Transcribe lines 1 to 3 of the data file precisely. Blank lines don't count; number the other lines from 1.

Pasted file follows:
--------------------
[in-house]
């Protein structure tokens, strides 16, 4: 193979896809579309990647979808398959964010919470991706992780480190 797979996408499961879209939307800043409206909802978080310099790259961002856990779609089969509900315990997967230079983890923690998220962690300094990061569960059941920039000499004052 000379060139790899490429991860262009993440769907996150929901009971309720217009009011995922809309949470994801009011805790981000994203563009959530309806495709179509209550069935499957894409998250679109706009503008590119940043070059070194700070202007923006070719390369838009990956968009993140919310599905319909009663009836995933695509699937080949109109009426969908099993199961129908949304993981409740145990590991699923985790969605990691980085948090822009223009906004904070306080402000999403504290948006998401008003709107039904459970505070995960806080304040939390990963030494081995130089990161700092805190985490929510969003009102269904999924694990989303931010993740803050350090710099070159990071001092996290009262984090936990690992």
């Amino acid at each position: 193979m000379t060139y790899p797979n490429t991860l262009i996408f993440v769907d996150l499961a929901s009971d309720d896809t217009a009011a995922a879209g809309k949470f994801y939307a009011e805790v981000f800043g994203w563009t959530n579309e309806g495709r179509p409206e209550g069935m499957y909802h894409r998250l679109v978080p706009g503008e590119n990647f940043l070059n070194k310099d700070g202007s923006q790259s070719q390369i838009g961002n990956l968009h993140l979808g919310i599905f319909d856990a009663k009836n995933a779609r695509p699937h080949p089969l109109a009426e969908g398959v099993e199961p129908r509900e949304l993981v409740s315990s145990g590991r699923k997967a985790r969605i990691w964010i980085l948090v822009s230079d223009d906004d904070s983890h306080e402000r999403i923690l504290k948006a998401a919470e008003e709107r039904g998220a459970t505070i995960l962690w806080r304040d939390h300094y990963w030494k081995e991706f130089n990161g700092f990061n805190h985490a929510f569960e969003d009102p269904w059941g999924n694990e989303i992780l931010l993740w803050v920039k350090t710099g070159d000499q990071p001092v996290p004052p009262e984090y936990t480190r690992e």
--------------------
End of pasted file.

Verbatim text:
[in-house]
């Protein structure tokens, strides 16, 4: 193979896809579309990647979808398959964010919470991706992780480190 797979996408499961879209939307800043409206909802978080310099790259961002856990779609089969509900315990997967230079983890923690998220962690300094990061569960059941920039000499004052 000379060139790899490429991860262009993440769907996150929901009971309720217009009011995922809309949470994801009011805790981000994203563009959530309806495709179509209550069935499957894409998250679109706009503008590119940043070059070194700070202007923006070719390369838009990956968009993140919310599905319909009663009836995933695509699937080949109109009426969908099993199961129908949304993981409740145990590991699923985790969605990691980085948090822009223009906004904070306080402000999403504290948006998401008003709107039904459970505070995960806080304040939390990963030494081995130089990161700092805190985490929510969003009102269904999924694990989303931010993740803050350090710099070159990071001092996290009262984090936990690992």
């Amino acid at each position: 193979m000379t060139y790899p797979n490429t991860l262009i996408f993440v769907d996150l499961a929901s009971d309720d896809t217009a009011a995922a879209g809309k949470f994801y939307a009011e805790v981000f800043g994203w563009t959530n579309e309806g495709r179509p409206e209550g069935m499957y909802h894409r998250l679109v978080p706009g503008e590119n990647f940043l070059n070194k310099d700070g202007s923006q790259s070719q390369i838009g961002n990956l968009h993140l979808g919310i599905f319909d856990a009663k009836n995933a779609r695509p699937h080949p089969l109109a009426e969908g398959v099993e199961p129908r509900e949304l993981v409740s315990s145990g590991r699923k997967a985790r969605i990691w964010i980085l948090v822009s230079d223009d906004d904070s983890h306080e402000r999403i923690l504290k948006a998401a919470e008003e709107r039904g998220a459970t505070i995960l962690w806080r304040d939390h300094y990963w030494k081995e991706f130089n990161g700092f990061n805190h985490a929510f569960e969003d009102p269904w059941g999924n694990e989303i992780l931010l993740w803050v920039k350090t710099g070159d000499q990071p001092v996290p004052p009262e984090y936990t480190r690992e």